Southwest not planning any Max8 flights till august 5! Maybe they know something lots of people here dont, or can't stomach the thought of.

https://www.dallasnews.com/business/sou ... mer-travel


Or maybe they know nothing and would rather re-book people now before the other flight options fill up. Also, it will be a much better customer experience to add flights if the MAX is ungrounded prior to 8/5 vs. selling tickets for June and July and then having to cancel flights if it isn't ungrounded in time. AA only suspended MAX flights through 6/5. I'd assume AA and WN have access to the same information from Boeing and the FAA.


FWIW I booked a WN flight a few days ago for June 9 that was scheduled to be on a MAX. So far, the schedule remains the same in my Trip Details page, but it doesn't list a type like it did on the reservation.

EDIT: I started a new reservation just to see, and it is now showing a 738. So they've managed to shuffle that one around without affecting the schedule it seems.


I know this is off topic, but where do you see aircraft type in the WN trip details? I have 3 upcoming trips and checked all of them on the website and there is no aircraft type for any of them.
 
MSPNWA
Posts: 3695
Joined: Thu Apr 23, 2009 2:48 am

Re: B737MAX Grounded Worldwide

Sat Apr 13, 2019 12:32 am

kalvado wrote:
Well, if it comes to that... how about hiring real engineers? And hiring even more to do real failure tree analysis? You know, paying engineers instead of using money for campaign contributions?
Humans are expected to make mistakes. And that has to be taken into account. If precise pilot action is essential to keep situation like AOA failure in check, plane is not certifiable. There has to be at least a second chance for the human - if the system is designed properly. But that is probably too big of a concept for some to digest, and Boeing is learning it the hard way.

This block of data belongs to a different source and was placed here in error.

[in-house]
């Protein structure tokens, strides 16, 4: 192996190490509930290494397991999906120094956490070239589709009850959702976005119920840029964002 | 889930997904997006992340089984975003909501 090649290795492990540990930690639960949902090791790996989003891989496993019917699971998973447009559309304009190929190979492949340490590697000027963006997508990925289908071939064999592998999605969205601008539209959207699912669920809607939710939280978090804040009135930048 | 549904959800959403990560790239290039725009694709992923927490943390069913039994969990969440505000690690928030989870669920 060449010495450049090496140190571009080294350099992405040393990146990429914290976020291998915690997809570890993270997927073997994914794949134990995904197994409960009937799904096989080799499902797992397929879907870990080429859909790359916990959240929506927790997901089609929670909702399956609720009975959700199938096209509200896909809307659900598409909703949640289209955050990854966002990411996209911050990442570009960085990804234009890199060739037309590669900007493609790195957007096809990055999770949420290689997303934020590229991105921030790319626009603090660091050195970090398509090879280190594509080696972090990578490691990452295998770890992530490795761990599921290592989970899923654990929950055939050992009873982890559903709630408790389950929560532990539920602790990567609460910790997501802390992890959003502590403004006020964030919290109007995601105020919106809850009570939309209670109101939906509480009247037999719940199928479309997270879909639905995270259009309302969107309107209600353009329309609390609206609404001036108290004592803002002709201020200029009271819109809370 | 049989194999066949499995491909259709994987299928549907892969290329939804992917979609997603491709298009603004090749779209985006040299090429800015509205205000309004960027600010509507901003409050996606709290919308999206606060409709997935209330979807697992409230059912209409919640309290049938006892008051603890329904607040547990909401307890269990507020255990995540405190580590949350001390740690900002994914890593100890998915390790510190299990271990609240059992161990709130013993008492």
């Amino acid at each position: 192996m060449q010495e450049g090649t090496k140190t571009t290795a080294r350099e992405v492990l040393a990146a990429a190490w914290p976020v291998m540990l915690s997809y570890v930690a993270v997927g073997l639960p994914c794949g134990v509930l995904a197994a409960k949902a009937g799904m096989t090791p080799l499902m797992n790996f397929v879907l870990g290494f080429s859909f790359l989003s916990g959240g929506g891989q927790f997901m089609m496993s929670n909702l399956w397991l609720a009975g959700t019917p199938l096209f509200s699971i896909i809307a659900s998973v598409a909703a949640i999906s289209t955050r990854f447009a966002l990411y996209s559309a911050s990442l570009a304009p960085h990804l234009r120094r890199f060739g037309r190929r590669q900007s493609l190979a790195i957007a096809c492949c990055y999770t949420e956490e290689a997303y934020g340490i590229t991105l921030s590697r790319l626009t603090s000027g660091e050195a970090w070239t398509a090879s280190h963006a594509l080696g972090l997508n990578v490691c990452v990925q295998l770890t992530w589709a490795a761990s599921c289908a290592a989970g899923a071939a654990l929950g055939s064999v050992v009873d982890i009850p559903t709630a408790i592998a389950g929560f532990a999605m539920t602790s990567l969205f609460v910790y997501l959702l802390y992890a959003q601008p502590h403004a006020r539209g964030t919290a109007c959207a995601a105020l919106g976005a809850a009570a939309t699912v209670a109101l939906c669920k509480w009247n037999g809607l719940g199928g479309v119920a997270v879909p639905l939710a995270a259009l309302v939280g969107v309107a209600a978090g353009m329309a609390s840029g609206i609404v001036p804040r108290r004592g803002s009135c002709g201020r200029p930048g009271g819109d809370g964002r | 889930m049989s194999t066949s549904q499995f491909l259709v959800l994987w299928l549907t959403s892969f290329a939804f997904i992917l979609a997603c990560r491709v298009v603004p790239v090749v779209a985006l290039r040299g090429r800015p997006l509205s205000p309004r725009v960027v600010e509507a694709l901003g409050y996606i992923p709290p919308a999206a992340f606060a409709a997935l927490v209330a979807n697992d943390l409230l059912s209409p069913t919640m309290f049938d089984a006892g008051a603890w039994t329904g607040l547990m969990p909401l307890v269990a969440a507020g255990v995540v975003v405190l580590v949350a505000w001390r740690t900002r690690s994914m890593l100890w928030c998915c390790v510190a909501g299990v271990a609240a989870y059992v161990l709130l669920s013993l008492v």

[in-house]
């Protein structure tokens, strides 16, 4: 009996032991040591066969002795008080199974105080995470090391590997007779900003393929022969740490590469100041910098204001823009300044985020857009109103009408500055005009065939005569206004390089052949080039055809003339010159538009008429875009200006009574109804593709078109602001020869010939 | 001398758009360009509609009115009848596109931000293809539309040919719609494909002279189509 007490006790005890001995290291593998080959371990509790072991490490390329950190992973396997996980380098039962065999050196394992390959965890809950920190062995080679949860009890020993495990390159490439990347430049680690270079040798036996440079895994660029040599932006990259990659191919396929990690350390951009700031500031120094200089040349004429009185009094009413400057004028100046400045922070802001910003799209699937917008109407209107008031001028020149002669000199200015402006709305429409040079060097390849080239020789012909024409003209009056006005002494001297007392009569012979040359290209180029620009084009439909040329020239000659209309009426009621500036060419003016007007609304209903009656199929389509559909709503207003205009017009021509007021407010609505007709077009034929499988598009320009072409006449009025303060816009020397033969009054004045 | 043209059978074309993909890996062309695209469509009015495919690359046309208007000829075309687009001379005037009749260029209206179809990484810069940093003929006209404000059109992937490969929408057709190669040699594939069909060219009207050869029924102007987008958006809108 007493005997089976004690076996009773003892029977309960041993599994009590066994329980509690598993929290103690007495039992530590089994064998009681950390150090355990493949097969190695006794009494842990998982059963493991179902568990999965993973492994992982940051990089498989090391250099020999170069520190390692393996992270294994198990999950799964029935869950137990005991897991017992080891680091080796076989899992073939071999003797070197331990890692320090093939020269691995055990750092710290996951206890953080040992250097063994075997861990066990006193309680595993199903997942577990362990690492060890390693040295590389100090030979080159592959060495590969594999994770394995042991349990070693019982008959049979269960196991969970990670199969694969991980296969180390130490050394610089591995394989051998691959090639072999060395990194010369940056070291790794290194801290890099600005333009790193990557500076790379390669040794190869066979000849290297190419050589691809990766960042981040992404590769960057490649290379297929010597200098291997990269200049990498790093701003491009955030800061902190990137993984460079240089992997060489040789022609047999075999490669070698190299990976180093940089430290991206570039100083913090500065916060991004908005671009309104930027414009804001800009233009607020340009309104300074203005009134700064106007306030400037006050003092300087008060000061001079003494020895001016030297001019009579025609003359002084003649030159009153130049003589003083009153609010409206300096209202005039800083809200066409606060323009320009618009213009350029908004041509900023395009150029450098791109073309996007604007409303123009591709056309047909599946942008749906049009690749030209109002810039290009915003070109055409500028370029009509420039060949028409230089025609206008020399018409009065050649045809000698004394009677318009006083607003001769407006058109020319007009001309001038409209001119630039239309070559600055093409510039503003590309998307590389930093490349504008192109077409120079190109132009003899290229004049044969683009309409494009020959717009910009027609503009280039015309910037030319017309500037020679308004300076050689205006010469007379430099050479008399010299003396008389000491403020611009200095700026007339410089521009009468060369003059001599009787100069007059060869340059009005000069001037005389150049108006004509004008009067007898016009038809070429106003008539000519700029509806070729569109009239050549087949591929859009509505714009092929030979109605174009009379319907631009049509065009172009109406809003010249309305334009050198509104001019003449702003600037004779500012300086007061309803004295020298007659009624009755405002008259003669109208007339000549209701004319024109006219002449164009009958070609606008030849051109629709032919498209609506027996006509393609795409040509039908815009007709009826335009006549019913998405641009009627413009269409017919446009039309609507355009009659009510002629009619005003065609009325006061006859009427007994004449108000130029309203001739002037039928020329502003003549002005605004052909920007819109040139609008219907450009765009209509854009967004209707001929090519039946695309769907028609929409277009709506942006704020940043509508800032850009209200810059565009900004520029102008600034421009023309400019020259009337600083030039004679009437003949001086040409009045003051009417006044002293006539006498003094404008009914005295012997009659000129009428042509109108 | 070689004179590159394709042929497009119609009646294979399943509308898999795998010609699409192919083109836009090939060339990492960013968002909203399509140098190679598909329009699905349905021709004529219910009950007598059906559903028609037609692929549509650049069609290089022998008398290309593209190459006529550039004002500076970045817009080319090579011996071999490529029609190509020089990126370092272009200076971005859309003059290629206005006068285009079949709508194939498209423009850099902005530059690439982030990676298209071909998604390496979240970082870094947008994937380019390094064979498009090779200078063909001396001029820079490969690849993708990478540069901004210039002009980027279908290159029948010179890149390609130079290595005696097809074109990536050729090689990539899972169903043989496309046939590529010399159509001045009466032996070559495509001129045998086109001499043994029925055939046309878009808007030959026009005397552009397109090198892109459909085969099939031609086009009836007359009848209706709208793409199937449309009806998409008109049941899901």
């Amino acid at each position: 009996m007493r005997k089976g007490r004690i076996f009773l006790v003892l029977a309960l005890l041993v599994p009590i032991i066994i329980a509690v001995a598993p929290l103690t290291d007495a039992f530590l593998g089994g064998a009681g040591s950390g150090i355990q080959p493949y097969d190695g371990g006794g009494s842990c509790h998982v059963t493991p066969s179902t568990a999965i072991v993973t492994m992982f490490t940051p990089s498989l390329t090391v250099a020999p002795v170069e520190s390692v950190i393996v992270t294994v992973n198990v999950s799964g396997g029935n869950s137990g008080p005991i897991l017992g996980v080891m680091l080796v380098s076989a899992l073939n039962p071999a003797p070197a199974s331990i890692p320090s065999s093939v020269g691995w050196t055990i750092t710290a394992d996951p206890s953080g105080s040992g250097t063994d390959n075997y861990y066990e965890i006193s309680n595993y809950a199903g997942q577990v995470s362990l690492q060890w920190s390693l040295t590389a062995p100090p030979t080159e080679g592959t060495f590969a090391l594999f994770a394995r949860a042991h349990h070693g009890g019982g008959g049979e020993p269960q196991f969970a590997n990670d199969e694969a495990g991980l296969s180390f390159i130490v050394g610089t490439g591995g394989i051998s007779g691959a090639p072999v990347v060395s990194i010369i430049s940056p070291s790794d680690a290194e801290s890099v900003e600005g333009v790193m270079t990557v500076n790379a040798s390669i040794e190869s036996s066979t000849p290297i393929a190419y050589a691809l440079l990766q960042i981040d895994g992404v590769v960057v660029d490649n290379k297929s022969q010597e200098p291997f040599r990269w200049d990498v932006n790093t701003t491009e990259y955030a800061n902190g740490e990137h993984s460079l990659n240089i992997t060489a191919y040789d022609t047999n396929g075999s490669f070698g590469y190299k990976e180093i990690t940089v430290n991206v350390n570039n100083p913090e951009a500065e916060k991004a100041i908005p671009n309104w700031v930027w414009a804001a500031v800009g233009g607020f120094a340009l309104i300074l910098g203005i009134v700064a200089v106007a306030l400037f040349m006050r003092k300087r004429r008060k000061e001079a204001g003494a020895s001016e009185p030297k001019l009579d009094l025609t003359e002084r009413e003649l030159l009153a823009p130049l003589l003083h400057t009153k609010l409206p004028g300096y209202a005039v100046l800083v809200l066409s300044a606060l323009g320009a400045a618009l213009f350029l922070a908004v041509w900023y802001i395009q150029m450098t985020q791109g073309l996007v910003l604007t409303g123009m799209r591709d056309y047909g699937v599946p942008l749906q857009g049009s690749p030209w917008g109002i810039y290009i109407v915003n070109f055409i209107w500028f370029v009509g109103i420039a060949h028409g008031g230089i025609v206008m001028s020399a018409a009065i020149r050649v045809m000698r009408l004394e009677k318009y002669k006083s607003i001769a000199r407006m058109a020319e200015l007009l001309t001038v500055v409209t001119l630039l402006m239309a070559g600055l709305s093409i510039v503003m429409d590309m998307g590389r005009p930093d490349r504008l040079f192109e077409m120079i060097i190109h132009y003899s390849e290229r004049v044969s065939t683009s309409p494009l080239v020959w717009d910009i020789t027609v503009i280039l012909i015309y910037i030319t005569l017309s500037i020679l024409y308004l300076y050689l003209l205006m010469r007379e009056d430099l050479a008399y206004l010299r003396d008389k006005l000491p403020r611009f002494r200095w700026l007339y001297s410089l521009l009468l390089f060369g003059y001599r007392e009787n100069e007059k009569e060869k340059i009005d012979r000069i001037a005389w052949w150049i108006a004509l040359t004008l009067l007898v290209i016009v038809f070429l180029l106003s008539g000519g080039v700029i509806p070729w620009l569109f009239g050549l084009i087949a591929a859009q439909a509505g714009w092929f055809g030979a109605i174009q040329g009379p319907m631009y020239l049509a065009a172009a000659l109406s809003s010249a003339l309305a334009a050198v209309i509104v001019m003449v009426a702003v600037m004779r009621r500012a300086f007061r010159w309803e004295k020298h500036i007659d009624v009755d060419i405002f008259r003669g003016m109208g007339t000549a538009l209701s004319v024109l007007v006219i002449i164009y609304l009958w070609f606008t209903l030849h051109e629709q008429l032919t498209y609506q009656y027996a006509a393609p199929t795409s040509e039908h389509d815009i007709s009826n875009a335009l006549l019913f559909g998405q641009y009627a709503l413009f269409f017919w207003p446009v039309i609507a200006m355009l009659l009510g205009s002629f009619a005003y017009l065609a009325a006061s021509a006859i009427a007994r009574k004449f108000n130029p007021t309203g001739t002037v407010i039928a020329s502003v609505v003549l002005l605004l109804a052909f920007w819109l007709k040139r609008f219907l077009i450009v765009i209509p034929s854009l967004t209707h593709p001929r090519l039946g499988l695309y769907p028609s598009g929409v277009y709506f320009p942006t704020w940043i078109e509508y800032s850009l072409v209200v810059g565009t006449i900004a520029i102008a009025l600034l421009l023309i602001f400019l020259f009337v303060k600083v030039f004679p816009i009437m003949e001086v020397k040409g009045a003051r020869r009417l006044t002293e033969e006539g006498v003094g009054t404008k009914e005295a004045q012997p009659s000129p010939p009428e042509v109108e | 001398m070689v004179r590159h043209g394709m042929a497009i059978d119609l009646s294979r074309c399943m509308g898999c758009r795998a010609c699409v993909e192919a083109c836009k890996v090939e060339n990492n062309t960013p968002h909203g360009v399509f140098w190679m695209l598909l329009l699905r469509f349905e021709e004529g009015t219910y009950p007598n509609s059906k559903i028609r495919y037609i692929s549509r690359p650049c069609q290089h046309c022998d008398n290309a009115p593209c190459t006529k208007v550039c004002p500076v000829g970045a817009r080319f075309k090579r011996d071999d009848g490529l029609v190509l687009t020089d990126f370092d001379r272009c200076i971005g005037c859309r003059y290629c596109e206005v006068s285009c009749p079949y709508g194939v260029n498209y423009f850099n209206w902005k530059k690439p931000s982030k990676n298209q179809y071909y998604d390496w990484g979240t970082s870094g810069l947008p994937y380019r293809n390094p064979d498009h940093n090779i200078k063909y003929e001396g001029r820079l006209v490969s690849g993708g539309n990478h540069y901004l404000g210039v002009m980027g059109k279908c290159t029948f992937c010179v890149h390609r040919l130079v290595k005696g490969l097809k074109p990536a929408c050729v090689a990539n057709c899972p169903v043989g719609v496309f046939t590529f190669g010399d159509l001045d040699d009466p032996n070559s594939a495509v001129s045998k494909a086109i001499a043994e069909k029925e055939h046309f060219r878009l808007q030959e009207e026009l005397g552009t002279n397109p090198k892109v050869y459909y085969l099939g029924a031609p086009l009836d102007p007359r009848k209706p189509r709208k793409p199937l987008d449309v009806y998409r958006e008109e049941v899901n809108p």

So the solution to mitigate human mistakes is human engineering? Hmm.

You're right, humans are expected to make mistakes. That's why we only put special people in the cockpit of airliners. Those people have the knowledge and training to minimize their own mistakes and cover for others' mistakes. When that safety feature breaks down, as it apparently did in the two crashes, it needs to be addressed as well. Personally I don't find pilot mistakes or airline mistakes any more acceptable than design or engineering mistakes.
 
kalvado
Posts: 2580
Joined: Wed Mar 01, 2006 4:29 am

Re: B737MAX Grounded Worldwide

Sat Apr 13, 2019 1:34 am

MSPNWA wrote:
kalvado wrote:
Well, if it comes to that... how about hiring real engineers? And hiring even more to do real failure tree analysis? You know, paying engineers instead of using money for campaign contributions?
Humans are expected to make mistakes. And that has to be taken into account. If precise pilot action is essential to keep situation like AOA failure in check, plane is not certifiable. There has to be at least a second chance for the human - if the system is designed properly. But that is probably too big of a concept for some to digest, and Boeing is learning it the hard way.


So the solution to mitigate human mistakes is human engineering? Hmm.